The global biofuels industry is growing fast, involving many different actors, such as producers, forestry companies, biofuel producers and others. This development forces industry actors and policy makers to take biofuels into consideration as a source of energy and to also consider arising and shifting stakeholder interests. Experience has shown that the role of stakeholders can be critical to commercial success especially where environmentally sensitive activities are involved or when strong lobby groups exist.
The purpose of the first part of this study is to identify the interests of different stakeholder groups involved in the biofuel industry in Canada. This study is based on primary data collected from representatives of each stakeholder group. It follows a framework developed by Turcksin et al. (2011), who use a similar stakeholder analysis as input to a Multi-Actor Multi-Criteria Analysis (MAMCA) to assess different biofuel alternatives and opportunities. This study draws on the definition of stakeholders and their interests, and uses pairwise comparisons of the interests for each stakeholder group. The responses are analyzed using a methodology commonly used in the Analytic Hierarchy Process (AHP, Saaty, 1990) to derive a ranking of stakeholder interests for each group. The key results of this study are the weighted rankings of interests for each stakeholder group. These results also allow for a comparison between Canada and Belgium, based on the earlier work of Turcksin et al. (2011), which shows noticeable differences between the priorities of stakeholders in Canada and Belgium.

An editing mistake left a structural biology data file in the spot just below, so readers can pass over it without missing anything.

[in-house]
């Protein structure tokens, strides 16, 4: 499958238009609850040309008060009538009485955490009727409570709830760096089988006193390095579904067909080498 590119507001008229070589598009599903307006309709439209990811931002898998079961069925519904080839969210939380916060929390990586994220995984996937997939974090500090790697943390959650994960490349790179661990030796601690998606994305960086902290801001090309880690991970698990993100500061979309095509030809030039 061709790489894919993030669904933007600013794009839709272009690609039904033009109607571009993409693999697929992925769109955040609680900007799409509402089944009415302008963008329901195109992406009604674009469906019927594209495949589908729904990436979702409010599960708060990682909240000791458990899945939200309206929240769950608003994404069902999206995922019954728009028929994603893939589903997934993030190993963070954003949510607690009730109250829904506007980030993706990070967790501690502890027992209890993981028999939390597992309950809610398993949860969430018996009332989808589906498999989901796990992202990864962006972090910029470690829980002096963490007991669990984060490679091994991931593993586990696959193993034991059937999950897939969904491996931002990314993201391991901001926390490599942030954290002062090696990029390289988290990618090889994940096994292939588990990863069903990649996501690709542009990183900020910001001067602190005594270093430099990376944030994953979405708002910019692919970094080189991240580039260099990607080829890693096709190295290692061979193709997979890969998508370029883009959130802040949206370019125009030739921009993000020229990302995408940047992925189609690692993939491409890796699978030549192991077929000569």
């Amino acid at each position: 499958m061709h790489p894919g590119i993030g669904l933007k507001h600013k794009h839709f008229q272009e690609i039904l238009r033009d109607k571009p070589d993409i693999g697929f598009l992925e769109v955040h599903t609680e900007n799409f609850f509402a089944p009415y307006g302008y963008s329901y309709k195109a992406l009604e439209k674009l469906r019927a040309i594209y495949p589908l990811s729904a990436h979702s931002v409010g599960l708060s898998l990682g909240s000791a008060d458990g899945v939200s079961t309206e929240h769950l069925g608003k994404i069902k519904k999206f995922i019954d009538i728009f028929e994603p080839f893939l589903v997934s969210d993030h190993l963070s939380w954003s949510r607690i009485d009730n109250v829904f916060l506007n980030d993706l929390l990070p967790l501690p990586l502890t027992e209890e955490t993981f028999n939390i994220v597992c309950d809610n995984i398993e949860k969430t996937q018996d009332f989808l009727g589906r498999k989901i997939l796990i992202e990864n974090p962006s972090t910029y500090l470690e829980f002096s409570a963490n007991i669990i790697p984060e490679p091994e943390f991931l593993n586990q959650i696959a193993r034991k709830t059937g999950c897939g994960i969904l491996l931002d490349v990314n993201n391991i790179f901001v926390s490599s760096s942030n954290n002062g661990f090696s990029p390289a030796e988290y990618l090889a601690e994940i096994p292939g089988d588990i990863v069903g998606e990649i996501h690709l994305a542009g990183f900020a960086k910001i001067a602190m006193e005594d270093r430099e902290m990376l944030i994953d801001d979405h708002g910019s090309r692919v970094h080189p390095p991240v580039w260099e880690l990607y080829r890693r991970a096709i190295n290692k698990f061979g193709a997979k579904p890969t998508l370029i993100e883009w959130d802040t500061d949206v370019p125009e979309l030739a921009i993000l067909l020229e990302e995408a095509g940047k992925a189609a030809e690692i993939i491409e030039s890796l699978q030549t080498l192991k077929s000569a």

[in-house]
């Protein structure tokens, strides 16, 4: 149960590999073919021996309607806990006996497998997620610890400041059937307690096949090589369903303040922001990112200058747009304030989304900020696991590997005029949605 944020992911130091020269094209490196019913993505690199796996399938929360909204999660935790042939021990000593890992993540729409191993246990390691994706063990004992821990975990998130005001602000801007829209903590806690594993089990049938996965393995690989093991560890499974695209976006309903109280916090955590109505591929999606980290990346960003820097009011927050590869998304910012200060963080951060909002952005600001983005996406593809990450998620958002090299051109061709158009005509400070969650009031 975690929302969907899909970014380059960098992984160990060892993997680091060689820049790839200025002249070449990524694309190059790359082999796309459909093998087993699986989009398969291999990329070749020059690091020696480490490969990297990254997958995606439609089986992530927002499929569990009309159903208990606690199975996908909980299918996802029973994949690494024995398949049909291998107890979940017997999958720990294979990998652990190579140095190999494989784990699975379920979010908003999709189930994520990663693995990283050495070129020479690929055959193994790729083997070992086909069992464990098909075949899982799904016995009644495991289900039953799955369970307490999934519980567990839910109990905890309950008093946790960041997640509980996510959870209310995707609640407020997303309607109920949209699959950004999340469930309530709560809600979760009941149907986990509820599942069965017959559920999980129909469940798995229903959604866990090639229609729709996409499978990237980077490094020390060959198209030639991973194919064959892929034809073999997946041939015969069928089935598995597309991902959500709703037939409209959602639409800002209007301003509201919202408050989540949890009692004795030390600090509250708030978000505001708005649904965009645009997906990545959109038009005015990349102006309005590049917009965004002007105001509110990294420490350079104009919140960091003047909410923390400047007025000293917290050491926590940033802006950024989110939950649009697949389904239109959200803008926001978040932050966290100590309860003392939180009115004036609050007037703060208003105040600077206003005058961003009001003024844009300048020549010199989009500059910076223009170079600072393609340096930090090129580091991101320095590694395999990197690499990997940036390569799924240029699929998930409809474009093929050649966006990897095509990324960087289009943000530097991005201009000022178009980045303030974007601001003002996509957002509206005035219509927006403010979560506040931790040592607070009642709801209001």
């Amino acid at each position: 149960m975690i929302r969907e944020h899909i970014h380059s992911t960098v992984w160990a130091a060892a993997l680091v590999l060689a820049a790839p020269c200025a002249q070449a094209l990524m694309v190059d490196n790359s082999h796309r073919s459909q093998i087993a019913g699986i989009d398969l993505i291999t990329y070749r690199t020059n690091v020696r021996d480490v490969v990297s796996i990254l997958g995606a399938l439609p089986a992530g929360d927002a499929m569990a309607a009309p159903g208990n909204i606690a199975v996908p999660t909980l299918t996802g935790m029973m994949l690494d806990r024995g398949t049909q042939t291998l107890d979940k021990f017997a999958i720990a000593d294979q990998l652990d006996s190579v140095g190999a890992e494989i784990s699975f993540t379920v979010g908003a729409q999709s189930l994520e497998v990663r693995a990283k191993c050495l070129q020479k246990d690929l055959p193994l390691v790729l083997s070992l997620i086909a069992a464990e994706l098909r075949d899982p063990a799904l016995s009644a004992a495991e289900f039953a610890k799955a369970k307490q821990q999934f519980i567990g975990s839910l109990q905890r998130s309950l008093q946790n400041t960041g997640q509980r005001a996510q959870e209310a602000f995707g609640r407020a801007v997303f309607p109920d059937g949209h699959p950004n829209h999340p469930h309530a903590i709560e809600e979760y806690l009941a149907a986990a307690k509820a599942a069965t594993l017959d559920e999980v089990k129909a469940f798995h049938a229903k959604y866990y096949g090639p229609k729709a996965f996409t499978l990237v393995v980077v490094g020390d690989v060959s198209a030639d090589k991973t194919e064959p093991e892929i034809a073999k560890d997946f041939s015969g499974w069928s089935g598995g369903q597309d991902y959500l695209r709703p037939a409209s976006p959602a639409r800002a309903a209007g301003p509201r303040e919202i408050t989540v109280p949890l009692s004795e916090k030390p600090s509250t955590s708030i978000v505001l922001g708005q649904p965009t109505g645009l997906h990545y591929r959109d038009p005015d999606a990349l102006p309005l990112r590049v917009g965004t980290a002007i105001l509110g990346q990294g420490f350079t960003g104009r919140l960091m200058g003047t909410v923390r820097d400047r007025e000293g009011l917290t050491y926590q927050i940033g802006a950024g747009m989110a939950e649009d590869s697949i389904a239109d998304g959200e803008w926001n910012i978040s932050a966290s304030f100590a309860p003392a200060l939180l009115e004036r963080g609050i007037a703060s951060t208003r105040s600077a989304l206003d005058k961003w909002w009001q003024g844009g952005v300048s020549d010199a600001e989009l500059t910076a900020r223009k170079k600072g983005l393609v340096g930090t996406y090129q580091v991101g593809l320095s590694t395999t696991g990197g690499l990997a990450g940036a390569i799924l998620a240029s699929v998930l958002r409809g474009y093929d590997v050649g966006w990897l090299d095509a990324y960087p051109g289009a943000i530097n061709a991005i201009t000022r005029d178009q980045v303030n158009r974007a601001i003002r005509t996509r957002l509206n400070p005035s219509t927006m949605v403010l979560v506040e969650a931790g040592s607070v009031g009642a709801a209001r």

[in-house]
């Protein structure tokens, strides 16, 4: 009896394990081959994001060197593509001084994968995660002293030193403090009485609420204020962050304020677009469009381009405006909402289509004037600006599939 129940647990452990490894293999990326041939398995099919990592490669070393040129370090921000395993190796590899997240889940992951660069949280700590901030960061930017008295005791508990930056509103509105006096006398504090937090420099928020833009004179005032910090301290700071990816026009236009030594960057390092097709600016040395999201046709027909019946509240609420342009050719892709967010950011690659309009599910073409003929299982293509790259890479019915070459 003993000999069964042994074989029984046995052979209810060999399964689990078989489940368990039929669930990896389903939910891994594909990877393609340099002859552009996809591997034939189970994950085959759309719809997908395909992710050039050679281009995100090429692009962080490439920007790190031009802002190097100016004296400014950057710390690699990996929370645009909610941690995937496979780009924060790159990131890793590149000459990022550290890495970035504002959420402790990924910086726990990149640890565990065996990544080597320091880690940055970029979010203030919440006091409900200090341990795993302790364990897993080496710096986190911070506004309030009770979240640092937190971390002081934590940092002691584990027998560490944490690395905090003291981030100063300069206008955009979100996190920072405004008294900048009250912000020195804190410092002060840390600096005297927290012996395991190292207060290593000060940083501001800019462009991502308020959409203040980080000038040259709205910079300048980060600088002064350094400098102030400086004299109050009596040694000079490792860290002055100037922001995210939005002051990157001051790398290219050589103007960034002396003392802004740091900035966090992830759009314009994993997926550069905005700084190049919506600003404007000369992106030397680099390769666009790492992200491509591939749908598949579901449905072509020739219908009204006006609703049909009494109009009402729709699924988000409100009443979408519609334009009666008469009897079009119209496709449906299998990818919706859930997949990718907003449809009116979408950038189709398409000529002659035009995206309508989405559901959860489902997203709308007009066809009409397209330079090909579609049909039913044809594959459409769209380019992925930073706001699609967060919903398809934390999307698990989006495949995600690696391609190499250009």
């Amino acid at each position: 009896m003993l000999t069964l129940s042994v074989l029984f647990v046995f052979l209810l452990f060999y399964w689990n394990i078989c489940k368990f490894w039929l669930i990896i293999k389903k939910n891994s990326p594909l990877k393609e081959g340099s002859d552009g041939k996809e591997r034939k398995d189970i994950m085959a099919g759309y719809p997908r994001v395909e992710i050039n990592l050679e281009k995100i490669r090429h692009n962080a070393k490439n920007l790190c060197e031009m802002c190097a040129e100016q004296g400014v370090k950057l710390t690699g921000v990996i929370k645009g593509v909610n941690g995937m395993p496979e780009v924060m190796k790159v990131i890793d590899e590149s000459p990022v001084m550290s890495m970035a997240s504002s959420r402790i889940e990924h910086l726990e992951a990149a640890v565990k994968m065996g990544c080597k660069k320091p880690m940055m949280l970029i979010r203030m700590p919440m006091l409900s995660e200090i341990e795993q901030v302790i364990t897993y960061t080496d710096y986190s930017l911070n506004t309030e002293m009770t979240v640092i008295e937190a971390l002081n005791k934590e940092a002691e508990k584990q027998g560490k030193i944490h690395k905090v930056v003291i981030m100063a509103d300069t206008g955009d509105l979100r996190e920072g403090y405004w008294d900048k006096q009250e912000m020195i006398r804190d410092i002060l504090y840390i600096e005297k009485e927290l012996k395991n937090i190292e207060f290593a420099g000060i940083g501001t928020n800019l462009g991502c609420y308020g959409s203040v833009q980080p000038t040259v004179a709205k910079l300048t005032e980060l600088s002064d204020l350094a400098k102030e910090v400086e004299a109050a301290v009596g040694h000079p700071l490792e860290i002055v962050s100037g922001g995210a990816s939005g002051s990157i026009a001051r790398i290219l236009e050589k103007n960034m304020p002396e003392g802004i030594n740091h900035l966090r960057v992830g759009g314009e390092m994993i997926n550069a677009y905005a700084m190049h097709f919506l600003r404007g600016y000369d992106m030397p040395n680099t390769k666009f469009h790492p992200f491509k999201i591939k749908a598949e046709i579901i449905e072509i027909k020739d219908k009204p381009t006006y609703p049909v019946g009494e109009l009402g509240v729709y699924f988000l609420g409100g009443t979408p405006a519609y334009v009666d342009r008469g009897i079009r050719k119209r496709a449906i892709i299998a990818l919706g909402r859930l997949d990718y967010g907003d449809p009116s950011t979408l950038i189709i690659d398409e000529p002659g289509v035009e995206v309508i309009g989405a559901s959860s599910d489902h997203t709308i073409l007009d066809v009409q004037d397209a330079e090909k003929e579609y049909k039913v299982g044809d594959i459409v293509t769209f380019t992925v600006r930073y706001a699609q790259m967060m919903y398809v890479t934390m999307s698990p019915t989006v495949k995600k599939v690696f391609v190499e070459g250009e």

The second part of this study explores first the potential impact of public research on stakeholders and then the opinions of all stakeholders on public policies and programs of relevance to the development of the biofuels industry. The results suggest that researchers generally expect positive impacts of their work on all stakeholder groups. They anticipate that the greatest impact of their work will be on end-users, in terms or allowing them to project a green image. The second highest impact is anticipated on increasing the production capacity for biofuels producers. In terms of the importance of public policies and programs on biofuels commercialization, respondents generally anticipate tax measures and research and development support to facilitate the commercialization of biofuels. Agricultural and trade policies are considered less important. However, there are differences between the stakeholder groups. For example, government respondents are least optimistic about the effectiveness of research and development measures, yet most optimistic about biofuel mandates. Biofuel producers show the greatest appreciation for agricultural and trade measures, and consider tax measures as less important than all other stakeholders.
Comparing the results from all three parts of the study, the results document considerable differences between the stakeholder groups, and they suggest that the main contributions of researchers to the different stakeholder groups are not necessarily aligned with the priorities stakeholders have for their interests in biofuels.
|Université d'Ottawa / University of Ottawa
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